In her latest study, published in December 2022, Purtell found there were a multitude of reasons why young students’ attendance waivered at Head Start programs. “An obvious driver is child health,” Purtell explained. “That is the one thing that is consistent across studies of all sorts of preschool and studies of elementary and high school. Health matters.”

Enrollment data from Step Forward does show a significant decline when comparing September 2019, before the COVID-19 pandemic, to 2022. The organization, like many other early childhood education providers nationwide, has not only contended with COVID concerns, but has also had to battle seasonal viruses that affect children, like flu, the common cold, and RSV. “I think this is a really timely and somewhat urgent problem because all of the challenges have just gotten harder. It’s harder on families now. The health issues have gotten harder now,” Purtell said.

Purtell and her colleagues cited other mechanisms as factors that led to absenteeism, such as economic challenges, stress in the home and a lack of routine.

“When families had more economic struggles, absenteeism went up. When you think about the challenges of not having enough money and trying to make ends meet, getting your child to the classroom becomes a lot harder than if you weren't navigating all those other things,” she said. Alternatively, she found if parents had to work or get other children out the door and to school, preschool attendance was better. “Because as much as Head Start is a program meant to be an enriching environment for kids, it’s also a childcare service for parents who need to work,” she said. Nationwide, preschool is not mandated by law. Purtell – and several other researchers – have questioned whether its voluntary nature allows some parents to view its role in promoting a child’s development differently than formal schooling starting with, or after, kindergarten.

Statistics appear to show the social norms around attendance are, in fact, different for preschool and elementary school. “If you look at data on absenteeism across preschool to grade 12, you see absences are highest in preschool and then, they start they go down in elementary school. They start climbing and kind of peak again at the end of high school,” she explained.

The study, “Why are children absent from preschool? A nationally representative analysis of Head Start programs,” ultimately suggested that attendance improved when parents perceived their children as liking the classroom and when observers rated the classroom as higher quality. Researchers found providing a good, healthy and safe environment to children was a good incentive to get families in the door and to continue showing up for the program, but that centers experienced increased engagement when providing a supportive network within the classroom.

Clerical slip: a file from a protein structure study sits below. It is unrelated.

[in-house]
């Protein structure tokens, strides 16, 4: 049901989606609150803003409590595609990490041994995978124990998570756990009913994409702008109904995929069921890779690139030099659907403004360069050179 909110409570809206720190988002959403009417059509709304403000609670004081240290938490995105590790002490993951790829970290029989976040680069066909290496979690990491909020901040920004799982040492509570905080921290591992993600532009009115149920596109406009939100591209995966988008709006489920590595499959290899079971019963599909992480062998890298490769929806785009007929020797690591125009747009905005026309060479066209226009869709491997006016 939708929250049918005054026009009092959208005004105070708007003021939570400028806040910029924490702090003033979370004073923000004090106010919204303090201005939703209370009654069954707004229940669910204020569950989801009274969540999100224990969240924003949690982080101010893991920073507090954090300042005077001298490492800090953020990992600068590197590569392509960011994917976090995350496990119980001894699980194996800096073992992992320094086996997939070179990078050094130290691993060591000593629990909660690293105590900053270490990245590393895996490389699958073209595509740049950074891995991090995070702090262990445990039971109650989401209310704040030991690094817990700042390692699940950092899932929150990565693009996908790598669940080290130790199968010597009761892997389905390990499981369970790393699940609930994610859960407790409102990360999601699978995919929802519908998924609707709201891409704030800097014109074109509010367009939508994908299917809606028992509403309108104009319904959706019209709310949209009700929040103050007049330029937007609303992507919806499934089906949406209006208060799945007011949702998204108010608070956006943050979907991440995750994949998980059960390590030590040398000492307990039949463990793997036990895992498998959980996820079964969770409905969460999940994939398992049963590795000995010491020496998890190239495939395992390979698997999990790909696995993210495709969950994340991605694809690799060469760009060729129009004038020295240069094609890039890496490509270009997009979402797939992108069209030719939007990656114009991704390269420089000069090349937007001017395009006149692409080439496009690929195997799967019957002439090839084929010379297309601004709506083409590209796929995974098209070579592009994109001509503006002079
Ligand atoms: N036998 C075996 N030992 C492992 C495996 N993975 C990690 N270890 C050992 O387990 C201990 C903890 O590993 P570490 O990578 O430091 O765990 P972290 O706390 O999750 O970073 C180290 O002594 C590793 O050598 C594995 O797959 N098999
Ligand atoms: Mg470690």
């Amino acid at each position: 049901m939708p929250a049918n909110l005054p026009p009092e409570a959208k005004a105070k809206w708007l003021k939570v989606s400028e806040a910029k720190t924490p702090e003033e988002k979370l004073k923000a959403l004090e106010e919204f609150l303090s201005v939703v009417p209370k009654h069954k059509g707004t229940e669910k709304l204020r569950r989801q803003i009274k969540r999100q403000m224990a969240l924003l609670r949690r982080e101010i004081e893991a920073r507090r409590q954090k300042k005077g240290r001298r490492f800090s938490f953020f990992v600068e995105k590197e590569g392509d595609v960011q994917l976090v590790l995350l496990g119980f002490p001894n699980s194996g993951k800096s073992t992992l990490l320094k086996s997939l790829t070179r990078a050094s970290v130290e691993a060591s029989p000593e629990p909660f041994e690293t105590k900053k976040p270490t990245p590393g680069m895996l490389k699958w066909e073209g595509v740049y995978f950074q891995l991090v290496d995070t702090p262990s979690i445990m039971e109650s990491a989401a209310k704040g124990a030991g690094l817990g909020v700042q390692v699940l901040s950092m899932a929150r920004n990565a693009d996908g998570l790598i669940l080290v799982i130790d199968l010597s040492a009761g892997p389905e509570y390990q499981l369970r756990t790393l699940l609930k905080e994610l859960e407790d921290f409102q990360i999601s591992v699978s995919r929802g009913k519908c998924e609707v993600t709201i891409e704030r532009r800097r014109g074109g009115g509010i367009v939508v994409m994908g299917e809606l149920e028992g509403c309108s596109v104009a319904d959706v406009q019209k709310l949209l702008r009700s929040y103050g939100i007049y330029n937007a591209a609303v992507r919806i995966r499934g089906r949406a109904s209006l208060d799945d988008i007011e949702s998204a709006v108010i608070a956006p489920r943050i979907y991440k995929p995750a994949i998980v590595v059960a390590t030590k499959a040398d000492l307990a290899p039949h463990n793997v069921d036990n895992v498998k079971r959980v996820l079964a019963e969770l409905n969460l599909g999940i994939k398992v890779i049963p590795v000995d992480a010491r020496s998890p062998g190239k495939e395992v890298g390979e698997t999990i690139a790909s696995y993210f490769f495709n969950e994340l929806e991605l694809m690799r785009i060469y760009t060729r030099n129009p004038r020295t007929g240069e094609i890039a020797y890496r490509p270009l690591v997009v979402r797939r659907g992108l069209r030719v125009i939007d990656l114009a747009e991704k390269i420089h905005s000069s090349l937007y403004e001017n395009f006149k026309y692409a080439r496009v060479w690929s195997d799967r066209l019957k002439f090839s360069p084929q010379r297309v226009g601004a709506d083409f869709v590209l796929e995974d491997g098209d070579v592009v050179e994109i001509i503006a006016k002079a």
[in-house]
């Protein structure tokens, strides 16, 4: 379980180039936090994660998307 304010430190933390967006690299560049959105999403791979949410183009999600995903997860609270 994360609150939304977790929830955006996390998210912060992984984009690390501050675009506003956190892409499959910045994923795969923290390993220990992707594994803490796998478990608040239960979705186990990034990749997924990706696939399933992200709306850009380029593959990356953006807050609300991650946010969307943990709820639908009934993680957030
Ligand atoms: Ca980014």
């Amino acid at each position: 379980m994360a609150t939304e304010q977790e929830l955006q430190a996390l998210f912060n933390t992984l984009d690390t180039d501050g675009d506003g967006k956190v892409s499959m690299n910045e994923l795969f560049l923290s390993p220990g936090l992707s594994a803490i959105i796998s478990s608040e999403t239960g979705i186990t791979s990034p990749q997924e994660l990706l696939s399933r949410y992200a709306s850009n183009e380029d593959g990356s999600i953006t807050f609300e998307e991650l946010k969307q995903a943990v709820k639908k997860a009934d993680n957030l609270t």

Why_are_children_absent_from_preschool_A_nationall (1)
Download PDF • 654KB

“It really speaks to trying to build a community as a potential way to reduce absences in the future. Also, working with not just the child, but the family and thinking of innovative ideas to get families’ needs met,” she suggested. “Get them services they need, whether it’s economic assistance like food or electric bills.” “Step Forward cares not just about the child, but our agency makes sure to wrap around the entire family. Our mission is designed to address their immediate needs and then build long-term skills that will help them be successful for generations to come,” Dr. Wilson said. Step Forward has several programs available for Cuyahoga County residents, including early childhood education, a Home Energy Assistance Program (HEAP), personal development such as counseling, a Baby and Mommy Support program, an anger management workshop and domestic violence program, and professional development that offers educational workshops, job training and employment connection. The services are available at no cost to income-eligible individuals and families. People interested in enrolling their children for Head Start and those in need of other assistance can do so online. “Our message to the community has always been that we’re here to help,” Dr. Wilson said. “Part of being the largest Community Action Agency in Ohio is making sure every child in Cuyahoga County has a high-quality early childhood education experience – and consistency with that - so they can start off on the right foot when they enter kindergarten.”

Watch Newschannel 5's special report on this topic:

115 views0 comments


bottom of page